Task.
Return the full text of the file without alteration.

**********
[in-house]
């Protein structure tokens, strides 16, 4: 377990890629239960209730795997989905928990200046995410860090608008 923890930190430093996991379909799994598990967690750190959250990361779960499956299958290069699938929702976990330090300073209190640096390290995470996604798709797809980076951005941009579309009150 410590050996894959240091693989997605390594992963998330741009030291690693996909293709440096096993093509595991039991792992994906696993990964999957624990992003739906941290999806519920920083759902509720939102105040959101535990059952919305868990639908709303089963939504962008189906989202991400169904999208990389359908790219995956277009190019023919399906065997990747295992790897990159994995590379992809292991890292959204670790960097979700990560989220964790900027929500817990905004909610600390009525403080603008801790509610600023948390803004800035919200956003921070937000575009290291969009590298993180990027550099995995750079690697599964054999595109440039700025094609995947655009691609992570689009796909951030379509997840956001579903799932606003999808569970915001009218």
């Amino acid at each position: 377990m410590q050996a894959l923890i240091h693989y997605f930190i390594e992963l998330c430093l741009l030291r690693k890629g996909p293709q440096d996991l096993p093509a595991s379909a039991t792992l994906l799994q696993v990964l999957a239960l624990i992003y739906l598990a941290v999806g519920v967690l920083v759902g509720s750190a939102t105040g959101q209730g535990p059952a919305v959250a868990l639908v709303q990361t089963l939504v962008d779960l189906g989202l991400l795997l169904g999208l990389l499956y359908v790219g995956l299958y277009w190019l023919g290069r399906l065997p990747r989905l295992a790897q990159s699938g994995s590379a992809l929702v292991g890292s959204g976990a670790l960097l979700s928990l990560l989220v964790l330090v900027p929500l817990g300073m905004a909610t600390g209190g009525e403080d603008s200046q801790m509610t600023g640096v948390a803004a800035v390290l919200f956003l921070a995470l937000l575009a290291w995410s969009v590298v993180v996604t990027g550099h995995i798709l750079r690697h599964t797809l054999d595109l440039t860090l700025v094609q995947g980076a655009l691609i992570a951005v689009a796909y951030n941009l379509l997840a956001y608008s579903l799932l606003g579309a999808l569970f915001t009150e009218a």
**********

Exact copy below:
[in-house]
């Protein structure tokens, strides 16, 4: 377990890629239960209730795997989905928990200046995410860090608008 923890930190430093996991379909799994598990967690750190959250990361779960499956299958290069699938929702976990330090300073209190640096390290995470996604798709797809980076951005941009579309009150 410590050996894959240091693989997605390594992963998330741009030291690693996909293709440096096993093509595991039991792992994906696993990964999957624990992003739906941290999806519920920083759902509720939102105040959101535990059952919305868990639908709303089963939504962008189906989202991400169904999208990389359908790219995956277009190019023919399906065997990747295992790897990159994995590379992809292991890292959204670790960097979700990560989220964790900027929500817990905004909610600390009525403080603008801790509610600023948390803004800035919200956003921070937000575009290291969009590298993180990027550099995995750079690697599964054999595109440039700025094609995947655009691609992570689009796909951030379509997840956001579903799932606003999808569970915001009218």
């Amino acid at each position: 377990m410590q050996a894959l923890i240091h693989y997605f930190i390594e992963l998330c430093l741009l030291r690693k890629g996909p293709q440096d996991l096993p093509a595991s379909a039991t792992l994906l799994q696993v990964l999957a239960l624990i992003y739906l598990a941290v999806g519920v967690l920083v759902g509720s750190a939102t105040g959101q209730g535990p059952a919305v959250a868990l639908v709303q990361t089963l939504v962008d779960l189906g989202l991400l795997l169904g999208l990389l499956y359908v790219g995956l299958y277009w190019l023919g290069r399906l065997p990747r989905l295992a790897q990159s699938g994995s590379a992809l929702v292991g890292s959204g976990a670790l960097l979700s928990l990560l989220v964790l330090v900027p929500l817990g300073m905004a909610t600390g209190g009525e403080d603008s200046q801790m509610t600023g640096v948390a803004a800035v390290l919200f956003l921070a995470l937000l575009a290291w995410s969009v590298v993180v996604t990027g550099h995995i798709l750079r690697h599964t797809l054999d595109l440039t860090l700025v094609q995947g980076a655009l691609i992570a951005v689009a796909y951030n941009l379509l997840a956001y608008s579903l799932l606003g579309a999808l569970f915001t009150e009218a």